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Guy Dauncey, Editor
395 Conway Road, Victoria, BC
Tel (250) 881-1304

Executive director of The Solutions Project


Newsletter No. 165 - Serving the Vision of a Sustainable Vancouver Island - December 2006

Now available as PDF's! Front (PDF117kb) - Middle (PDF640kb) - Green Diary (PDF77kb)


This fall, the news about global warming has been falling as thick and fast as the autumn leaves.

At the end of August, John Holdren, President of the American Association for the Advancement of Science, warned that if the pace of climate change continues, a catastrophic sea level rise of 4m will be within the realm of possibility by 2100 - far higher than previous forecasts. The chief reason is that Greenland has started to melt, with enough water locked into its 2km high icecap to cause a 7 metres rise in global sea level.

In early October, scientists from Britain’s Hadley Centre for Climate Prediction and Research warned that if we don’t reduce our emissions of greenhouse gases, a third of the planet will be desert by the end of the century.

In mid-October, Britain’s Tony Blair and Holland’s premier Jan Peter Balkenende sent a dramatic joint letter to their fellow European premiers, warning that Europe had only 10-15 years to avoid a catastrophic tipping point. Both Britain and Holland have large areas of land that are extremely vulnerable to any rise in sea-level.

Then at the end of October, Sir Nicholas Stern, former chief economist at the World Bank, released the review he had been asked to write by the UK government on the economic impacts of climate change. He warned that if the temperature rises by more than 2ºC – which is coming, relentlessly - the economic consequences could be a 20% loss to the world’s GDP – similar to the Great Depression and World War II combined. It is a very sobering warning.

On the positive side, Stern said that if we do act to reduce our emissions, the investment needed will be just 1% of global GDP.

Furthermore, this investment – in clean energy, energy efficiency, smart transport, and new research – would bring millions of jobs, and multiple health benefits as air pollutants from our use of fossil fuels were eliminated.

Here in BC, the timing of the government’s new Energy Plan, due to be released soon, could not be better.

If you did not know the government was preparing such a plan, you are not alone, as it has been done with almost no public consultation. When you consider the enormous consequences for future generations, the secrecy is remarkable. Where is the province-wide Conversation on Energy, similar to the Conversation on Health?

An Energy Plan designed to meet the challenge of global climate change would start by setting clear targets. The science, as opposed to the perceived political possibility, calls for a 90% reduction in our emissions by 2030, far greater than California’s law requiring an 80% reduction by 2050 and a 25% reduction by 2020.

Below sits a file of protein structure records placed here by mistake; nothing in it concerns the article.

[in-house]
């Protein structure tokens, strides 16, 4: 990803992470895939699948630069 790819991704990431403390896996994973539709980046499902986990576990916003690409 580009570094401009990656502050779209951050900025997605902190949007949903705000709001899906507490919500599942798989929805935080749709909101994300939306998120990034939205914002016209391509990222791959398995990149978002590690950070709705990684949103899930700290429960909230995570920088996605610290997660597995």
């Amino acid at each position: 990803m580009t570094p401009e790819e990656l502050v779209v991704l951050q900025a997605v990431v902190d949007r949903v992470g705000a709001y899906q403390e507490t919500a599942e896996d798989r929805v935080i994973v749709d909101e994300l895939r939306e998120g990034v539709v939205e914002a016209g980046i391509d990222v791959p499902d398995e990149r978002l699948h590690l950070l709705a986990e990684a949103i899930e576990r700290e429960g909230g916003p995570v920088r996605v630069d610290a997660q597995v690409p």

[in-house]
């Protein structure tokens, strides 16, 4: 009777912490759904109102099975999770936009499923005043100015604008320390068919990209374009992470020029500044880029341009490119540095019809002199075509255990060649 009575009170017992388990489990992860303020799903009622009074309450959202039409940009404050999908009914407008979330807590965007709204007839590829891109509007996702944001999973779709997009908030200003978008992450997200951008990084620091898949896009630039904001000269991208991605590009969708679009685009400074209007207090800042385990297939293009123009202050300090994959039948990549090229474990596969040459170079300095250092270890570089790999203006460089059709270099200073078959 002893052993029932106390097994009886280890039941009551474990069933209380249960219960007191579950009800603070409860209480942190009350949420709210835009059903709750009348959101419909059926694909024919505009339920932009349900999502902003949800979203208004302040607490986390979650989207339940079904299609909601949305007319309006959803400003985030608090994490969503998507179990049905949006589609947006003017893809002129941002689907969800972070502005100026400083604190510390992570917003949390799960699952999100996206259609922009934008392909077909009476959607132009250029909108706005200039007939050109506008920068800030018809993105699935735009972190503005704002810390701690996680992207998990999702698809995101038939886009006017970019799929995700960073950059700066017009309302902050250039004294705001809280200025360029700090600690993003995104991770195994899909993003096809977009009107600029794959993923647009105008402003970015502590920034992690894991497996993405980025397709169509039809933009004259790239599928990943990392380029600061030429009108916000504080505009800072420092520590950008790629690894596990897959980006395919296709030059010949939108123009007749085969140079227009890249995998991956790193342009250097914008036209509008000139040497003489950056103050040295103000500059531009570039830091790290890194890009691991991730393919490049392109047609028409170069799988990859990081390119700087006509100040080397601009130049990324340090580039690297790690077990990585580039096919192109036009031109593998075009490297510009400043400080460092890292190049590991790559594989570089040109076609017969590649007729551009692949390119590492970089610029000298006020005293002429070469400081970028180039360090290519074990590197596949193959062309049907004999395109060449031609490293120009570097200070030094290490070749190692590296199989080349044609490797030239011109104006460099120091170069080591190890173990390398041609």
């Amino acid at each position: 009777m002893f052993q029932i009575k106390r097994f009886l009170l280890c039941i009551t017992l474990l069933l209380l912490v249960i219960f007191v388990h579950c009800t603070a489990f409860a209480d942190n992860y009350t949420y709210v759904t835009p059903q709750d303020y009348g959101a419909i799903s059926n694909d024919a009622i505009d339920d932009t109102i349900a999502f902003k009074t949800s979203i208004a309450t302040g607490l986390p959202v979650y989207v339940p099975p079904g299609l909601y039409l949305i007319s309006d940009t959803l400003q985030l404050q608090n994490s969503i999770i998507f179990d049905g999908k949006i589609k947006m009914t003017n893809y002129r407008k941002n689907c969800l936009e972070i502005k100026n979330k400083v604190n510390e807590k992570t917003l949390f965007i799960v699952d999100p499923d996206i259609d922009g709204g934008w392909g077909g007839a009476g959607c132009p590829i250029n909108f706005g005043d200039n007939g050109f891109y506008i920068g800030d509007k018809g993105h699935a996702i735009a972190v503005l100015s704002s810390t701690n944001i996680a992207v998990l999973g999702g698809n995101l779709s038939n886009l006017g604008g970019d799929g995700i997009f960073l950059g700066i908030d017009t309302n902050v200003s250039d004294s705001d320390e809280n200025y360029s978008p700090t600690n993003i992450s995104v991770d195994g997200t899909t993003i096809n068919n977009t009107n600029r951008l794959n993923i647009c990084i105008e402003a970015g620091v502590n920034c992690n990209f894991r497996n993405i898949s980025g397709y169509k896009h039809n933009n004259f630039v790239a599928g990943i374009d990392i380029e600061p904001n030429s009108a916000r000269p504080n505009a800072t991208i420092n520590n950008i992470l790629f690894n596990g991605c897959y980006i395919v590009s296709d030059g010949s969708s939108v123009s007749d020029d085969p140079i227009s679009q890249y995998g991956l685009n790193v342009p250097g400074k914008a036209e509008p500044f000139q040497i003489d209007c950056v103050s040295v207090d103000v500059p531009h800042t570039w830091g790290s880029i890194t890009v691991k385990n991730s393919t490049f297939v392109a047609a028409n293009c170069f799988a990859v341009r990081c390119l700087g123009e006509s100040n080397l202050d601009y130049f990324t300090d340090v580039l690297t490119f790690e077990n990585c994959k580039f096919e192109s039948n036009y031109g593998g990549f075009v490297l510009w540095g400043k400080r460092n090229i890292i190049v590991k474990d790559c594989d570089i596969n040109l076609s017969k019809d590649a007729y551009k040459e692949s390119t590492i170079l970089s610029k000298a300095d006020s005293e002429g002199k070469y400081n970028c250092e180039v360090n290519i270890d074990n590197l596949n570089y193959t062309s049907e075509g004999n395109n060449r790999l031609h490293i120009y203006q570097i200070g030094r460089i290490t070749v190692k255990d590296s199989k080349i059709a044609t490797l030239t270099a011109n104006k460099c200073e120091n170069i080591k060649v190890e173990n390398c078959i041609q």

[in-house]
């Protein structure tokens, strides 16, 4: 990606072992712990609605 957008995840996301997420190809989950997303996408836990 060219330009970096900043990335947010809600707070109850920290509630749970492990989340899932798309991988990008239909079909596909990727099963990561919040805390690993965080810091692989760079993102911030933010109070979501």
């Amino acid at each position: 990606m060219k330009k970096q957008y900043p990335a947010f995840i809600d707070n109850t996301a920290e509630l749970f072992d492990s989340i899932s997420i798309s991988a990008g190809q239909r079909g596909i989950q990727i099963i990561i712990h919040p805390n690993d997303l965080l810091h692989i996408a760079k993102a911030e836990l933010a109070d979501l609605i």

It would plan for BC to become self-sufficient in sustainable energy and a strong green energy exporter, to help Alberta, Washington, Oregon and California cease burning coal and gas.

It would enable BC Hydro to spend up to 8 cents a kilowatt hour on energy saved through efficiency measures, the same as it spends on new green energy.

It would bring in the Advanced Renewables Tariff that is so successful in Europe (that Ontario has introduced as the Standard Offer Program), giving guaranteed grid access to suppliers of wind and solar (etc) energy, with good prices and secure 20-year contracts.

It would place a permanent moratorium on the use of coal to generate power except with 100% capture and sequestration of the CO2.

It would scrap the contracts to the controversial coal-fired power projects near Princeton and Tumbler Ridge, which will produce yearly CO2 emissions equivalent to 300,000 new cars, as well as air pollution that will aggravate asthma and other illnesses.

For the oil and gas industry, it would require that all of the industry’s greenhouse gas emissions be either eliminated, or neutralized by the purchase of certified offsets.

For transport, it would establish a roadmap to accelerate the use of vehicles that can achieve 100 mpg, such as the soon-to-arrive Plug-in Hybrid Electric Vehicle, and plan investments to maximize the use of walking, cycling, transit, and rail, instead of expensive new roads and bridges.

It would introduce a provincial carbon tax, offsetting the increase with reduced PST.

It would call for rapid growth in organic farming, so as to store more carbon in the soil, which organic farming does very well, and reduce the carbon footprint of our imported food.

To back this up, it would call for a strong Global Warming Solutions Act, and a new provincial agency with staffing and a budget equal to the task.

Yes, it will cost money: we have to invest now to forestall the catastrophic financial consequences of not acting.

Will this happen? The government says it wants BC "to lead the world in sustainable environmental management, with the best air and water quality … bar none". That is a good sign. But do they mean it? Time will tell.

Guy Dauncey


AG00119_.gif (2913 bytes)A monthly newsletter, funded by your donations, that dreams of a world blessed by the harmony of nature, the pleasures of community, & the joys of personal fulfillment, protected and guided by active citizenship.

Donations can be sent to EcoNews, 395 Conway Rd, Victoria, BC, V9E 2B9. For a receipt send stamped addressed envelope.